Originally (and still) a pretty and prosperous coastal town, whose natural harbour enabled it to become an important training centre, most notably for china clay, Fowey is today also blessed with several thriving art galleries.

To buy, or not to buy

We found ourselves with yet another dilemma – should we buy a piece of original art from the quirky ‘Art for Serious People’? Not to worry, we would be back the next day and could decide then. For now, we were content to wander the narrow streets, admiring houses on steep terraces and browsing the shops, bakeries and galleries.

Having worked up a good appetite with all that window-shopping, we were looking forward to our meal at the inn. After apéritifs on the terrace, a sun trap with fantastic views over the river to Fowey, and with Daphne du Maurier’s first home, ‘Ferryside’, nestled on the slope below us, we settled in the snug to enjoy a meal of grilled sea bream for me, and mussels for Ro.

Next day, we knew we wanted to venture onto the water – but should we go for a trip on a ferry, or hire our own boat? Yes, you guessed, we did both.

First was the ferry riders from Fowey to Mevagissey. We had hoped to spot some dolphins during the trip, but were told we were the first boat of the season not to do so – a good reason for a return visit!

Cormorant fishing from the rocks in Mevagissey harbour

Mevagissey is a very pretty village, well worth a couple of hours’ exploration. Then it was back to Fowey and onto our own little motorboat. Armed with pasties, we headed out into the river and ate in splendid isolation. Then we motored past our campsite, gazed at the ships in the harbour, and pottered past Polruan on the opposite bank, before heading back to land.

We couldn’t leave Fowey without sampling the local ale, so enjoyed the last of the autumn sun outside the oldest pub in town, The Ship Inn, fortifying ourselves for the climb back to the site!

A little detour into Devon

Feeling as though we had barely scratched the surface of either Cornish coast, it was sadly time to leave; but not quite ready to return home, we headed along the coast into Devon.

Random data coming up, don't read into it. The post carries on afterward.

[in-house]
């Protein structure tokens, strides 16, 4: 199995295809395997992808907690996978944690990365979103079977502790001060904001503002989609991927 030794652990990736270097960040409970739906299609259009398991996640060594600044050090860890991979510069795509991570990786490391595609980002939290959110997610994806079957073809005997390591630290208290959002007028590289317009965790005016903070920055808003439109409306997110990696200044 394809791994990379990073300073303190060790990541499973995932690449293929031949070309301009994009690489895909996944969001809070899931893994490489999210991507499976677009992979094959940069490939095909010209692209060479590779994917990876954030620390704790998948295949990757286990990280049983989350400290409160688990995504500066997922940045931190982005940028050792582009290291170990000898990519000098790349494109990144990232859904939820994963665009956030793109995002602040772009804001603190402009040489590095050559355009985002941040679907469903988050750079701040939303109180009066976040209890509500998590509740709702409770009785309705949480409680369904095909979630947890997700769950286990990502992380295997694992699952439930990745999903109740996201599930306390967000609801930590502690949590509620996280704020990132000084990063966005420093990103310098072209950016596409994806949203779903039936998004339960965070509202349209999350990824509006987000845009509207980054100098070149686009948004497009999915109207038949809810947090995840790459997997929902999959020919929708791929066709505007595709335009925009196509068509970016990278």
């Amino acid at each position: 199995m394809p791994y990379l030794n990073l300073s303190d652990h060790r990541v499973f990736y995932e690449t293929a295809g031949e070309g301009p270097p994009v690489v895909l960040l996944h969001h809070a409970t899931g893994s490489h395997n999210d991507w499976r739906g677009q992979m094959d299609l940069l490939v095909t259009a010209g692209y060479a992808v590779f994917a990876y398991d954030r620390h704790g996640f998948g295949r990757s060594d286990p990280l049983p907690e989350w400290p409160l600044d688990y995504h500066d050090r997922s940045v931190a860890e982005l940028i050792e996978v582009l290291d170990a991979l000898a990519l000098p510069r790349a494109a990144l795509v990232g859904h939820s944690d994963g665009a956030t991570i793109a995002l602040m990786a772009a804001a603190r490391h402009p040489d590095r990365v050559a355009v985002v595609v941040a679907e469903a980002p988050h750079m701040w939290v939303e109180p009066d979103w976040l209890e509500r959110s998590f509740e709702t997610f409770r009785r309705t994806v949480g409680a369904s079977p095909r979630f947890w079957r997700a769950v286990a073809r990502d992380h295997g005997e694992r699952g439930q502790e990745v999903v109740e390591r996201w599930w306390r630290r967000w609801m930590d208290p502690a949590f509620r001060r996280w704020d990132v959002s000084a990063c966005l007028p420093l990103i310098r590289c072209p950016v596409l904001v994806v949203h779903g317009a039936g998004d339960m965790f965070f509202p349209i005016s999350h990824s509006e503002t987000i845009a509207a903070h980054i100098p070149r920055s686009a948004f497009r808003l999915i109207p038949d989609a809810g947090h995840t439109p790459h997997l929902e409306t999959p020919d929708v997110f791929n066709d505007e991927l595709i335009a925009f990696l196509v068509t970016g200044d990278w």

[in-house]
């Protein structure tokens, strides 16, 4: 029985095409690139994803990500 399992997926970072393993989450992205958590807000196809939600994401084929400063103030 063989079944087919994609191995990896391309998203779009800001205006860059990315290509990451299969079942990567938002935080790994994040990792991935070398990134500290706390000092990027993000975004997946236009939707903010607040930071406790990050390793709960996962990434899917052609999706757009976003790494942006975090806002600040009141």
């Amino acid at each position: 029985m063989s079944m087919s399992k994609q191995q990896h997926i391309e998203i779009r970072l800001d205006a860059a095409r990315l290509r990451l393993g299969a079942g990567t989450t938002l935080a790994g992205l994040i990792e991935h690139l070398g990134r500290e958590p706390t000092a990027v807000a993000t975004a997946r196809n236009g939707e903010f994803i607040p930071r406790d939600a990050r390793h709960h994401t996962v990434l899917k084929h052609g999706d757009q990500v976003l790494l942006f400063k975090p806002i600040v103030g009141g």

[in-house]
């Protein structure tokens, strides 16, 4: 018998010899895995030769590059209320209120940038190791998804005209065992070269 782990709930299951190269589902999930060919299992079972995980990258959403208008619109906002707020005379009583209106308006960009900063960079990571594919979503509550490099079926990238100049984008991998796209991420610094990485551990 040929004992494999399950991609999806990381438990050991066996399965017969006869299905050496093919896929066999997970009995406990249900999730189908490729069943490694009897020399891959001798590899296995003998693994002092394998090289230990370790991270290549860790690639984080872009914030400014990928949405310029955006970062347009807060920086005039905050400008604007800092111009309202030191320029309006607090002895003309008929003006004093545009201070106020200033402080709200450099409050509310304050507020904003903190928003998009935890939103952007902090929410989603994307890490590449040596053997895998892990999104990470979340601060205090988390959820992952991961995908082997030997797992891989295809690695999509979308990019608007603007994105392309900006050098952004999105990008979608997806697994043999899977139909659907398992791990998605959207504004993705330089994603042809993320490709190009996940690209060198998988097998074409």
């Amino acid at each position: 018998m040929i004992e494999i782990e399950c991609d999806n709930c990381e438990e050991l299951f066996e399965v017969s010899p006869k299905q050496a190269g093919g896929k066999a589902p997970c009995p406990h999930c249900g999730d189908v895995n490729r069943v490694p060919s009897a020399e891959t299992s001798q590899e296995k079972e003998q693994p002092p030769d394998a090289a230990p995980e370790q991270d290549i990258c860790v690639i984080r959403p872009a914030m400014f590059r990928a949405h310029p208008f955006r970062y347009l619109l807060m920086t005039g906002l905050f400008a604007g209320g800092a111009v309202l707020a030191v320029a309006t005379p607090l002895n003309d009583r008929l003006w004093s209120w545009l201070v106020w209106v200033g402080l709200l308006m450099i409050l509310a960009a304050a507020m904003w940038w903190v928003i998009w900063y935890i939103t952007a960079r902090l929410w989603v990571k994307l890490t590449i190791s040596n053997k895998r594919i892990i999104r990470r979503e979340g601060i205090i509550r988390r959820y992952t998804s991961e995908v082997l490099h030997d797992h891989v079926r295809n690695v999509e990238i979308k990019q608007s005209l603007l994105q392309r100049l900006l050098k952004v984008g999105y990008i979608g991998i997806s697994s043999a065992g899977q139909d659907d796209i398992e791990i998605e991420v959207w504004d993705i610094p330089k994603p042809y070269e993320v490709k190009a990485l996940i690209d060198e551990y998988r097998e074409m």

There’s plenty to see in Brixham’s bustling harbour

We have been to Brixham many times, but couldn’t resist another visit. We stayed at Wall Park Touring, a short (downhill) walk from the harbour and the welcoming Prince William pub.

The views across the water, with numerous fishing and pleasure boats, to the multicoloured homes on the opposite bank, are glorious, and we never tire of sitting here with a tipple.

Stunning views on the South West Coast Path at Brixham

By now, the weather was starting to close in on us as autumn began to take more of a hold. Undeterred, we opted for a walk around Berry Head and the cliffs at St Mary’s Bay, taking in lush coastal views which could just as easily be somewhere in Europe as the coast of England – no wonder this beautiful part of the country is known as the English Riviera.

A meal in The Cow Shed – a quirky bar and grill down a quiet side street which also boasts a very fine gin menu – a final night in our comfortable motorhome, and our trip was over.

Oh, and we were taking something extra home with us, too – that unique piece of artwork from Fowey will look great on our lounge wall!

TOUR ESSENTIALS

Where we stayed

Blue Hills Touring Park

  • Cross Coombe, Trevallas, St Agnes, TR5 0XP
  • (best approached via M5 and A30)
  • Web bluehillscamping.co.uk
  • Open Easter to October

Penmarlam Caravan & Camping Park

Pitched up at Penmarlam Caravan & Camping Park
  • Bodinnick, Fowey, PL23 1LZ
  • (best approached via A390 to avoid Fowey)
  • Web www.penmarlampark.co.uk
  • Open 1 March – 31 October

Wall Park Touring and Centre Road Camping Site

  • Centry Road, Berry Head, Brigham, TQ 5 9ET
  • (We arrived via A38 and A385; if travelling from the north, take A30 and A380 from Exeter)
  • Web www.centrytouring.co.uk
  • Open 1 April – 31 October

Find out more

If you liked this… READ THESE:

Bodmin Moor Travel Guide

Cornwall Travel Guide